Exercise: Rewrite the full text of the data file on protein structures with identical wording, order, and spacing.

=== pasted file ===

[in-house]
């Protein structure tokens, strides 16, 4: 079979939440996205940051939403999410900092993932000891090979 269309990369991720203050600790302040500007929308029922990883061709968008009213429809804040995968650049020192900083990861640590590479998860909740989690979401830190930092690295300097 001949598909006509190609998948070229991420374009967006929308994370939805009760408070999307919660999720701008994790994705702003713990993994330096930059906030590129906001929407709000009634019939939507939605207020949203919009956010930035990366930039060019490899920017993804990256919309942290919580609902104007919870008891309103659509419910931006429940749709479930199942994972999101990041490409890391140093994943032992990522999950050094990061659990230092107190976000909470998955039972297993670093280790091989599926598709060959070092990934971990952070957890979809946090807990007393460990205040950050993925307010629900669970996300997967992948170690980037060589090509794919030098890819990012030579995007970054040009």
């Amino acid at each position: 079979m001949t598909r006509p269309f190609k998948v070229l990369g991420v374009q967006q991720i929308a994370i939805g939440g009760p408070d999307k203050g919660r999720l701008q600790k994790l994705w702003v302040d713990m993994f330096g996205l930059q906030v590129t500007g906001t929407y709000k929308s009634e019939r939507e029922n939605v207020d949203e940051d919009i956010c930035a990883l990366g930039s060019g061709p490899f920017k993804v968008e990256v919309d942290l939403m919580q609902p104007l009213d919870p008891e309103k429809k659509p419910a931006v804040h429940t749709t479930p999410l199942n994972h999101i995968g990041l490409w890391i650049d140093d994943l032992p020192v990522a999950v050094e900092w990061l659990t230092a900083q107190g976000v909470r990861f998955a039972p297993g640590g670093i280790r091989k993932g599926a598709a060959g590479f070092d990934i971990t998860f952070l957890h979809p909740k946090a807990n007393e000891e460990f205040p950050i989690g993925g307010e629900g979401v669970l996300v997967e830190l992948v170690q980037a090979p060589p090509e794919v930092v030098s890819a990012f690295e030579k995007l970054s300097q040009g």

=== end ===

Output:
[in-house]
């Protein structure tokens, strides 16, 4: 079979939440996205940051939403999410900092993932000891090979 269309990369991720203050600790302040500007929308029922990883061709968008009213429809804040995968650049020192900083990861640590590479998860909740989690979401830190930092690295300097 001949598909006509190609998948070229991420374009967006929308994370939805009760408070999307919660999720701008994790994705702003713990993994330096930059906030590129906001929407709000009634019939939507939605207020949203919009956010930035990366930039060019490899920017993804990256919309942290919580609902104007919870008891309103659509419910931006429940749709479930199942994972999101990041490409890391140093994943032992990522999950050094990061659990230092107190976000909470998955039972297993670093280790091989599926598709060959070092990934971990952070957890979809946090807990007393460990205040950050993925307010629900669970996300997967992948170690980037060589090509794919030098890819990012030579995007970054040009």
């Amino acid at each position: 079979m001949t598909r006509p269309f190609k998948v070229l990369g991420v374009q967006q991720i929308a994370i939805g939440g009760p408070d999307k203050g919660r999720l701008q600790k994790l994705w702003v302040d713990m993994f330096g996205l930059q906030v590129t500007g906001t929407y709000k929308s009634e019939r939507e029922n939605v207020d949203e940051d919009i956010c930035a990883l990366g930039s060019g061709p490899f920017k993804v968008e990256v919309d942290l939403m919580q609902p104007l009213d919870p008891e309103k429809k659509p419910a931006v804040h429940t749709t479930p999410l199942n994972h999101i995968g990041l490409w890391i650049d140093d994943l032992p020192v990522a999950v050094e900092w990061l659990t230092a900083q107190g976000v909470r990861f998955a039972p297993g640590g670093i280790r091989k993932g599926a598709a060959g590479f070092d990934i971990t998860f952070l957890h979809p909740k946090a807990n007393e000891e460990f205040p950050i989690g993925g307010e629900g979401v669970l996300v997967e830190l992948v170690q980037a090979p060589p090509e794919v930092v030098s890819a990012f690295e030579k995007l970054s300097q040009g």